Bayh-Dole 1

From left, Joe Allen, a former staffer for Sen. Birch Bayh, sits with Bayh during the Bayh-Dole Act hearings in 1980.

SOUTHERN INDIANA — Calls for bipartisanship are nothing new, but 40 years ago, two senators on opposite sides of the aisle championed a bill that allowed the creation of companies like Google and has helped scientists push through vaccines during the ongoing COVID-19 pandemic.

But at the time of its passage, the Bayh-Dole Act wasn’t really considered landmark legislation. If it weren’t for some last-minute scrambling to persuade a lame-duck Congress and an outgoing President to take action, U.S. government-funded research might never have been transformed into a worldwide leader.

Also known as the Patent and Trade Law Act, the legislation has become better known by the names of its sponsors — the late Sen. Birch Bayh and former Sen. Bob Dole.

Dole was a Kansas Republican who would run as the Republican presidential nominee in 1996. Hailing from Indiana, Bayh was a Democrat who was first elected to the Senate in 1962.

“They were philosophically about as far apart as you could get,” said Joe Allen, who served as one of Bayh’s staffers and was charged with much of the research and background work for the legislation.

It actually started with Purdue University. Allen said Bayh also was available to listen when his alma mater approached for a discussion, and the subject for this meeting was federally-funded research.

To summarize, Purdue and other universities made a convincing case as to why the government’s system for managing scientific research was stymying the very development it was seeking to spur.

At the time, scientific and tech breakthroughs backed by public funding at universities were being controlled by the government. The inventors were essentially losing sole rights to their inventions, as the government made the research available to anyone through non-exclusive licensing.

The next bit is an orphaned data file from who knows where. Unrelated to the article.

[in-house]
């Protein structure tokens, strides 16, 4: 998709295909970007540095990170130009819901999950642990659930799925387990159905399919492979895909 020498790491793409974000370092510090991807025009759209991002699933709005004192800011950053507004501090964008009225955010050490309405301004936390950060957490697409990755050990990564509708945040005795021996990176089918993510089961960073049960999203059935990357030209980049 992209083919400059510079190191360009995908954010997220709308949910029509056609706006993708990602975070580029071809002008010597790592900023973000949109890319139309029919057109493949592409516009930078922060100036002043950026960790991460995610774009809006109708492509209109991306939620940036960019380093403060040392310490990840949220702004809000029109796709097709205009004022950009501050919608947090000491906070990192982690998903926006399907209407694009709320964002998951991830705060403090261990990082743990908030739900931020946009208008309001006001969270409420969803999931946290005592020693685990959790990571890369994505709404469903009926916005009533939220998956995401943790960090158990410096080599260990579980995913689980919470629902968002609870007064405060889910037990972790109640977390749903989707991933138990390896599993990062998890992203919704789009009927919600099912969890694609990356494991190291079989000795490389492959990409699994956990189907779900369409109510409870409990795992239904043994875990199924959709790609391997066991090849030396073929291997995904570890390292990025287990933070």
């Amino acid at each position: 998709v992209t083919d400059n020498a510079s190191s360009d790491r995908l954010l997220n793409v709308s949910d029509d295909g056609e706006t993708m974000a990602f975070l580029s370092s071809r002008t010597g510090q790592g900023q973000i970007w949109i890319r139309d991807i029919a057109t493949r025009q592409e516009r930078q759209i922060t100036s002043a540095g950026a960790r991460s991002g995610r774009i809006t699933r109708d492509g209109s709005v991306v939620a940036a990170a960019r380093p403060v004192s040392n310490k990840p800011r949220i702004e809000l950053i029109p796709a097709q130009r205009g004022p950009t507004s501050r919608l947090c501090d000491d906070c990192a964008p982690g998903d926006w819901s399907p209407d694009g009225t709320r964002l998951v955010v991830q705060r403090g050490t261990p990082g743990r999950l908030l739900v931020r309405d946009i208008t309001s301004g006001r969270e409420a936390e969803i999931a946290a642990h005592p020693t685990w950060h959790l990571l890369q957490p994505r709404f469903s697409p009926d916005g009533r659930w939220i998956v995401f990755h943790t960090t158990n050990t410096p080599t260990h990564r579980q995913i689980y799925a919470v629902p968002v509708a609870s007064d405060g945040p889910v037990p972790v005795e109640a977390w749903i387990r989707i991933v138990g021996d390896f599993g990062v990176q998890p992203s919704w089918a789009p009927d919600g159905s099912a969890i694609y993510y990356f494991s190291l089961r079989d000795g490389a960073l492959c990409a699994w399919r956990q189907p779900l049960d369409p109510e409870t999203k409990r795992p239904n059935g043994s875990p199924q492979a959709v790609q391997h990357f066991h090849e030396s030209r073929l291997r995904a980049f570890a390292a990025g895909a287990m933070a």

“The inventor had no incentive to stay involved,” said Allen, who now serves as the executive director of Bayh-Dole 40, an organization that serves as an advocate for the legislation.

Joe Allen

Joe Allen

The legislation challenged the traditional way of government thinking that any research that received public funding should be available for free.

“The problem was no one was going to put their money into developing something if everyone else could copy it,” Allen said.

The impact of this legislation can be understood by what is common practice now, but what was unheard of in 1980. At the time of the Bayh-Dole Act, no new medical drugs had come to the marketplace as a result of federally-funded research. Over the past decade, the U.S. has led the world in the creation of new drugs.

The legislation would eventually incentivize scientists to create drugs to fight breast and ovarian cancer, AIDS and psoriasis, among hundreds of other medicines, but such research largely sat on a shelf before the Bayh-Dole Act.

While it’s easier to look back at the logic of the bill 40 years later, Bayh and his staff had some convincing to do before the historic measure would be approved and signed by President Jimmy Carter. And time wasn’t on their side.